Cost-effectiveness studies influence the coverage, reimbursement, and use of many cardiovascular health technologies; therefore, these studies merit careful evaluation. DAPT with aspirin and a P2Y12 inhibitor reduces ischemic recurrences in patients with coronary artery disease treated with coronary stents. However, this benefit is counterbalanced by higher bleeding risk, which is linearly related to the treatment duration (1). Thus, both ischemic and bleeding risks have the potential to negatively affect prognosis. Intensification of antiplatelet therapy, with the addition of a P2Y12 inhibitor to aspirin monotherapy, and prolongation of DAPT, warrants a tradeoff between decreasing ischemic risk and increasing bleeding risk.
Bleeding liability should be therefore considered when planning a contemporary economic evaluation of an antiplatelet treatment. At variance with previous economic analyses that have overlooked the impact of bleeding on survival and related costs, Magnuson et al. elaborated on an economic model that was calibrated with the incorporation of bleeding. As a result, in the base case model, the ICER for ticagrelor versus placebo was $94,917/QALY gained, which is >$50,000/QALY gained, which is regarded as the best benchmark for assessing the cost effectiveness of an intervention. In the analysis from the entire study cohort, ticagrelor therefore had only an intermediate value in light of the increased long-term bleeding rates. To generate some uncertainty, the analysis of outpatient care costs that might have biased findings in favor of ticagrelor due to the higher bleeding rates in the outpatient population on ticagrelor treatment was excluded. Despite the strengths of this study, an intrinsic limitation was that incremental cost effectiveness is always defined relative to an alternative; in the current study, ticagrelor was compared with placebo and not with an active treatment. The results of post hoc analyses in the clopidogrel era (3,4) suggest a class effect of long-term P2Y12 inhibition among patients with previous MI. Clopidogrel has been available as a generic medication since 2012 and is less expensive than ticagrelor. As a consequence, it is possible to predict that the estimated cost per ischemic event avoided differs by nearly 45-fold between the 2 alternatives.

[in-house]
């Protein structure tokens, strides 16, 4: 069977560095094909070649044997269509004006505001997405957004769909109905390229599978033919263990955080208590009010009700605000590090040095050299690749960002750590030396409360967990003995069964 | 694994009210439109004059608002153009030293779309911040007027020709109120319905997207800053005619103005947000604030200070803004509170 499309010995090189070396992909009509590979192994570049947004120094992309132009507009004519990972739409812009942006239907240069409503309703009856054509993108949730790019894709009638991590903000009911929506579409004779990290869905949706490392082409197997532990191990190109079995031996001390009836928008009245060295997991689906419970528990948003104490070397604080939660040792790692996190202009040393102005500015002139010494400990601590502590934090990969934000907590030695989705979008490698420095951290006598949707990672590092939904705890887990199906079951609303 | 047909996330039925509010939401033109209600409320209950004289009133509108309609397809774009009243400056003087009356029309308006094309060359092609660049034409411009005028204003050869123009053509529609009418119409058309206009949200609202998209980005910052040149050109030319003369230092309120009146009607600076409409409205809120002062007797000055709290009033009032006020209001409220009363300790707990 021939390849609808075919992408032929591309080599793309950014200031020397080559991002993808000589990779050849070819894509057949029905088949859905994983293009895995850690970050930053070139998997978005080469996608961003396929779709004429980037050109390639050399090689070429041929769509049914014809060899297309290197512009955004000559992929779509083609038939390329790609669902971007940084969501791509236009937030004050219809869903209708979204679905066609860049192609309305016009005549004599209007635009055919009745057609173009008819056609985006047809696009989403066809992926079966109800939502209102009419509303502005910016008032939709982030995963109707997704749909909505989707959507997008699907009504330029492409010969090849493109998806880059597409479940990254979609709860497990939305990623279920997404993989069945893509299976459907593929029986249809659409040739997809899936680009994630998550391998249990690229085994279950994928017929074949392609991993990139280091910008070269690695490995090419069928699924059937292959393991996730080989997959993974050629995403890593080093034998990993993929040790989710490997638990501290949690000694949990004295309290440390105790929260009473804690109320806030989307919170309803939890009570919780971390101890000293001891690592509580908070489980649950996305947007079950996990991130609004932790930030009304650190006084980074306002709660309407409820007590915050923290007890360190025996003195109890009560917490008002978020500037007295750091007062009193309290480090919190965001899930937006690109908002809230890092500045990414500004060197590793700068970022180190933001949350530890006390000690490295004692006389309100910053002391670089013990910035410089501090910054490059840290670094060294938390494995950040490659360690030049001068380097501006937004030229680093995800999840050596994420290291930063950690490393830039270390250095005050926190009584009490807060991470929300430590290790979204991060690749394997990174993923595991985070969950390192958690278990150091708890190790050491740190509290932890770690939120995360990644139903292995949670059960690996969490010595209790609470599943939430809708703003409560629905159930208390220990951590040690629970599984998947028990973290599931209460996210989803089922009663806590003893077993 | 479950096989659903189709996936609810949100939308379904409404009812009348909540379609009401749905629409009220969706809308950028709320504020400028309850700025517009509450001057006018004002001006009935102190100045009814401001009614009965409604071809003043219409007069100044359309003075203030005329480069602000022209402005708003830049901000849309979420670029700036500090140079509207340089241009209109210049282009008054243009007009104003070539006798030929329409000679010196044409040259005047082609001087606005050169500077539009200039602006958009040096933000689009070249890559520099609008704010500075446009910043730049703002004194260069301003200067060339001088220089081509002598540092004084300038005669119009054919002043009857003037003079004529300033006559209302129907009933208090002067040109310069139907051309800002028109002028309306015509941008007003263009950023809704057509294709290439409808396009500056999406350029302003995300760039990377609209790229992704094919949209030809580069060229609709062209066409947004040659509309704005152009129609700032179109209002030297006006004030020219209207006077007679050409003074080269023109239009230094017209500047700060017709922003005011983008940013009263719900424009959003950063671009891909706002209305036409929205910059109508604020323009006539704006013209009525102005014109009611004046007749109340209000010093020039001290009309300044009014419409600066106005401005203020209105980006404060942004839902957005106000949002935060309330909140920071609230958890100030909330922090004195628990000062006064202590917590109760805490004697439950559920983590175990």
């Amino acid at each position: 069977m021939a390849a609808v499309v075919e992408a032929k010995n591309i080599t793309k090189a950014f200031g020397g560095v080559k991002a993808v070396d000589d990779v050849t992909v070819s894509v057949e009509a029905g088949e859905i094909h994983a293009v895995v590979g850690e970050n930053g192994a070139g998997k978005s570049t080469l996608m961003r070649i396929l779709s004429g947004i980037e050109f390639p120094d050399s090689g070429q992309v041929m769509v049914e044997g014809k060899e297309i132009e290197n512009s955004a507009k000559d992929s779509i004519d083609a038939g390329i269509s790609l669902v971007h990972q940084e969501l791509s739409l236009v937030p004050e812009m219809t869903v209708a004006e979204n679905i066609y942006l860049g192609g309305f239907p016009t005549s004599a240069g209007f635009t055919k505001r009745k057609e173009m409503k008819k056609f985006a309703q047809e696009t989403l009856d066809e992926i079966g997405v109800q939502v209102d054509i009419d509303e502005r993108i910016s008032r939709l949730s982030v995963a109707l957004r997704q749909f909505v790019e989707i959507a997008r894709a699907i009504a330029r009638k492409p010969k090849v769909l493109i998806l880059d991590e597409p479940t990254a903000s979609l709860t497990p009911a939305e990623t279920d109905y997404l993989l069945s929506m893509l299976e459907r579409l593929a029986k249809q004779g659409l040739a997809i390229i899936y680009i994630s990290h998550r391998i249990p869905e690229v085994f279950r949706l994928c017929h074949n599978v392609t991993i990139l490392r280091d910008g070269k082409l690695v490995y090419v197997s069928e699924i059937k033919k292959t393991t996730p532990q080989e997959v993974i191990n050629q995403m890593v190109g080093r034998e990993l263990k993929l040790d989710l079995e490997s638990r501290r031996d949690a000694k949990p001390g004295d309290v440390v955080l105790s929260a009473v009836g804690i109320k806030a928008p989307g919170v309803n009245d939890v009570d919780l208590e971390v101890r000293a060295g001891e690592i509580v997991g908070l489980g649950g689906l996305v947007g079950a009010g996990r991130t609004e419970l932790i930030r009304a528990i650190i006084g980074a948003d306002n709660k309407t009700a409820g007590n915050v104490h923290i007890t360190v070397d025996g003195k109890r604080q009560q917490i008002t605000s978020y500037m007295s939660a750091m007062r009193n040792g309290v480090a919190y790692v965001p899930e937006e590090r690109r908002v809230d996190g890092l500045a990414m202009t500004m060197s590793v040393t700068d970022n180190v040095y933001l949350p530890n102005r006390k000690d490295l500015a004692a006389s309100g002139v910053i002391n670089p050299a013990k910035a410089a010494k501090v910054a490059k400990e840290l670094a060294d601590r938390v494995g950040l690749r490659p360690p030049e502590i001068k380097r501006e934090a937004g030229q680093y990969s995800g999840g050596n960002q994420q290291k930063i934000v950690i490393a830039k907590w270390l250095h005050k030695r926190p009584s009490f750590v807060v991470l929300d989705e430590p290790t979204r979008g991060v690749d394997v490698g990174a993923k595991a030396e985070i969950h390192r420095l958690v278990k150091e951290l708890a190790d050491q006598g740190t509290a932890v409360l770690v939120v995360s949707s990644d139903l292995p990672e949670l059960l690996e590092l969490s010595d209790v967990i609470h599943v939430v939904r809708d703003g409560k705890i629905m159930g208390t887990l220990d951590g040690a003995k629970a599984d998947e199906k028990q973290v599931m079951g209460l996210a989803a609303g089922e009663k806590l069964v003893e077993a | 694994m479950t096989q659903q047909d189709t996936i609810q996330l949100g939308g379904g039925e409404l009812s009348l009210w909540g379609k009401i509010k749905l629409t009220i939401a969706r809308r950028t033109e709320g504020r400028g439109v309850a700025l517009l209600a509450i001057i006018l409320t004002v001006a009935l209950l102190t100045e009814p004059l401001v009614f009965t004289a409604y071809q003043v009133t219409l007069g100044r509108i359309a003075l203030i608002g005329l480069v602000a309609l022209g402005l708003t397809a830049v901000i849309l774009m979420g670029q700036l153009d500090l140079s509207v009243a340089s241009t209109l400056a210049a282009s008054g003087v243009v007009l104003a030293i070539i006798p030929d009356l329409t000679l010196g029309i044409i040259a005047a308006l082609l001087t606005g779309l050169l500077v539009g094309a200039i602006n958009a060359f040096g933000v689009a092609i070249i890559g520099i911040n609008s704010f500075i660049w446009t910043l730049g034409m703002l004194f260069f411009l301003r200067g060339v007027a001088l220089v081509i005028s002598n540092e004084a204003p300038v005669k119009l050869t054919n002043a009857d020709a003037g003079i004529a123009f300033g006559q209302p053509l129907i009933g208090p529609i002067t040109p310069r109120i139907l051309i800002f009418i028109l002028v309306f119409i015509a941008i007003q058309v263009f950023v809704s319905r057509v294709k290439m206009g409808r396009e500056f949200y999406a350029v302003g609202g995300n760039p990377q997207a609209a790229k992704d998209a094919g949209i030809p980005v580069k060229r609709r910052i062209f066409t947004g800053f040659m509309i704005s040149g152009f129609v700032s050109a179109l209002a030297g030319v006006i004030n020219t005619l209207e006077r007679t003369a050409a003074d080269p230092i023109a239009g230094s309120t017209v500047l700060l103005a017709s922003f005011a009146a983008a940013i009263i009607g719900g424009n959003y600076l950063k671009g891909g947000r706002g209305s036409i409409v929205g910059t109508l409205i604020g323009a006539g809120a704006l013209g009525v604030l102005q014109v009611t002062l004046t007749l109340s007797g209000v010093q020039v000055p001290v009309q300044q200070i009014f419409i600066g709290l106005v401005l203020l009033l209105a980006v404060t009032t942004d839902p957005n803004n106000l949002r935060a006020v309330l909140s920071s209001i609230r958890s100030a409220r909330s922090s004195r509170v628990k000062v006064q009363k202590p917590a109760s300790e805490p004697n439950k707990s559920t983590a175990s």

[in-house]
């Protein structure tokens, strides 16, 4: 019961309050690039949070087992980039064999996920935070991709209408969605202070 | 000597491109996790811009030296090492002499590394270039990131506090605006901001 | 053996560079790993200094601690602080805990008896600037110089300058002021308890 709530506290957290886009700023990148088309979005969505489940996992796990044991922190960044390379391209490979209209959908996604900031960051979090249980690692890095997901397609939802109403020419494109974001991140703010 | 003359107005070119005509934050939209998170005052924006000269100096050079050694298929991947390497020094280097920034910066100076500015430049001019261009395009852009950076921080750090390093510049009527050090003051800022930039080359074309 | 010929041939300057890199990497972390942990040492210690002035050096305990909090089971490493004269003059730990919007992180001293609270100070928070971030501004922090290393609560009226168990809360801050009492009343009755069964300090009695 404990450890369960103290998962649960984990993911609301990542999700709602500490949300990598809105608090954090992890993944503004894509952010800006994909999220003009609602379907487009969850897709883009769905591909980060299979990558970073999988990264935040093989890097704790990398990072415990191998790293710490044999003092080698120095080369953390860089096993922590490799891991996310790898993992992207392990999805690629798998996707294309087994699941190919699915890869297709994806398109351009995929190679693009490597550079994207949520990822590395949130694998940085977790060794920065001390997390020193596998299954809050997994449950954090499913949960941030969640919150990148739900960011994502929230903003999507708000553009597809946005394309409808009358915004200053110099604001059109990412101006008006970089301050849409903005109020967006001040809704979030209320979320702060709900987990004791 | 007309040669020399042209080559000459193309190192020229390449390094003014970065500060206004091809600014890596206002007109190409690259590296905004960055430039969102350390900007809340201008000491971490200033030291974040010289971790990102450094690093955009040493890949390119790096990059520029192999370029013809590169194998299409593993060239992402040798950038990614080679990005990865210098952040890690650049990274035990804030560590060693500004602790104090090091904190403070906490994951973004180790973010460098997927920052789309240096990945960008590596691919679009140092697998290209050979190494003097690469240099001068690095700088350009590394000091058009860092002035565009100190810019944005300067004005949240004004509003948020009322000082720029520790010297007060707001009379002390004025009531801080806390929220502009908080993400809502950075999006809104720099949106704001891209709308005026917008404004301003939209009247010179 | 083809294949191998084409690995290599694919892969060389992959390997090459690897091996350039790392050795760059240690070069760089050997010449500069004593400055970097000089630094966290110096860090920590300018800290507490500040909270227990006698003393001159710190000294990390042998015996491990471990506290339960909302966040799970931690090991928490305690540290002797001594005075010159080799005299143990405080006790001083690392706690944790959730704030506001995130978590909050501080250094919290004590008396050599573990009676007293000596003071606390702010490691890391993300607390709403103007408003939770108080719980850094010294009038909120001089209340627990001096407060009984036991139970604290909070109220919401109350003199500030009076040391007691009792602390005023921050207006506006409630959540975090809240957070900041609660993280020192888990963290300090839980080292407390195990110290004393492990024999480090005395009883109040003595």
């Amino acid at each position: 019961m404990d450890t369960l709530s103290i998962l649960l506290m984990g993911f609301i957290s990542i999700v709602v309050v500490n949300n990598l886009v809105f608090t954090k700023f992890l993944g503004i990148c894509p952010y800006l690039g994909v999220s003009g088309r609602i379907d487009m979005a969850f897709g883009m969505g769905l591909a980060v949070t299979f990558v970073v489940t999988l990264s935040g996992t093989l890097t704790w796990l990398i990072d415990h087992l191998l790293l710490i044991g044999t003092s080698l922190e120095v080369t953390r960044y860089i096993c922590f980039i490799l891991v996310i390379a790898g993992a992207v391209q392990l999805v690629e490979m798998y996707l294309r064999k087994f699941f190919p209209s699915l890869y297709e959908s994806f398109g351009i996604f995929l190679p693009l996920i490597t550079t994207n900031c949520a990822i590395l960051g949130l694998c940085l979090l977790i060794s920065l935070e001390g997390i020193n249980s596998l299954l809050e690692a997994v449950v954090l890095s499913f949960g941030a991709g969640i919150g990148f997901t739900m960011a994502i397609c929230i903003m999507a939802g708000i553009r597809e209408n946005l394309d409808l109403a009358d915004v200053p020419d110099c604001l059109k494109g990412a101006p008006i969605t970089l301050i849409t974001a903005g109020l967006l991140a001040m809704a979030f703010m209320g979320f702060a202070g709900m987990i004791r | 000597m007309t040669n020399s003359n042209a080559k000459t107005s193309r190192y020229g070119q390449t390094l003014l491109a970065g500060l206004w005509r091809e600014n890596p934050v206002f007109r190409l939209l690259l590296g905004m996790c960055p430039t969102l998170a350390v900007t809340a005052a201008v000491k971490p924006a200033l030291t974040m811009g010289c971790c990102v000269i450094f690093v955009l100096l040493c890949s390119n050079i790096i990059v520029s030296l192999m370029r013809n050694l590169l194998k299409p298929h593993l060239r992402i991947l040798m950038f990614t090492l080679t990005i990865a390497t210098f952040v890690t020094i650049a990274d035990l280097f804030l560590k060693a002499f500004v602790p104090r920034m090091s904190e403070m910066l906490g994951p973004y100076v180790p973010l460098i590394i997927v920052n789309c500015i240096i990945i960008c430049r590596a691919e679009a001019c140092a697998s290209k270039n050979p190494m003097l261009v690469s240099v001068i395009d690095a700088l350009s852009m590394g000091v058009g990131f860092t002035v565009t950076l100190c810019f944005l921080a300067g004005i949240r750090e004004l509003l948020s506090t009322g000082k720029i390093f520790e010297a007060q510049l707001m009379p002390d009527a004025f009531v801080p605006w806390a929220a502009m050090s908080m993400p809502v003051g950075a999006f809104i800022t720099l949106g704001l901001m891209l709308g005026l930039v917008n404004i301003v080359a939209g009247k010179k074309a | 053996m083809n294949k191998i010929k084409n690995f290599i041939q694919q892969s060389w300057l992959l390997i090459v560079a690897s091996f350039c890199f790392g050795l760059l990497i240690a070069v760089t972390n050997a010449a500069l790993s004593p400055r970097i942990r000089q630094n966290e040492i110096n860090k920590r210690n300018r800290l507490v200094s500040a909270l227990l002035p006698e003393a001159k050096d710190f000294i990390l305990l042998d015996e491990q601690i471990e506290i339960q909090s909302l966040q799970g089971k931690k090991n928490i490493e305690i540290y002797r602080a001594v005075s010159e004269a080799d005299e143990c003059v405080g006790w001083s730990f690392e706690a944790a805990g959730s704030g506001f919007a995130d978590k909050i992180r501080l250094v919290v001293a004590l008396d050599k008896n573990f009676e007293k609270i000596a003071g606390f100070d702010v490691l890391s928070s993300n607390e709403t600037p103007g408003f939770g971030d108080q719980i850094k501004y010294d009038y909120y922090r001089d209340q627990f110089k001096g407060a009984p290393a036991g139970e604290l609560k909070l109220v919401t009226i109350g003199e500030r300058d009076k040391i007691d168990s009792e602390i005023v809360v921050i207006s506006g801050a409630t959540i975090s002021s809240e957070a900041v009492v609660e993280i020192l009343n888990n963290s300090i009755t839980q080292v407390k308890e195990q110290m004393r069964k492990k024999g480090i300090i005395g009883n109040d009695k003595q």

Because the ICER involves a tradeoff between dollars spent and health benefits gained, the ranges of benefit reflect the current willingness of society to pay for a specific benefit, and therefore, they are a matter of public policy rather than a scientifically based assessment of true cost effectiveness. For example, costs associated with bleeding admissions tended to be lower than costs associated with cardiovascular admissions because the costs applied to the hospitalizations were diagnosis-related, group-specific Medicare reimbursement rates for the type of event observed.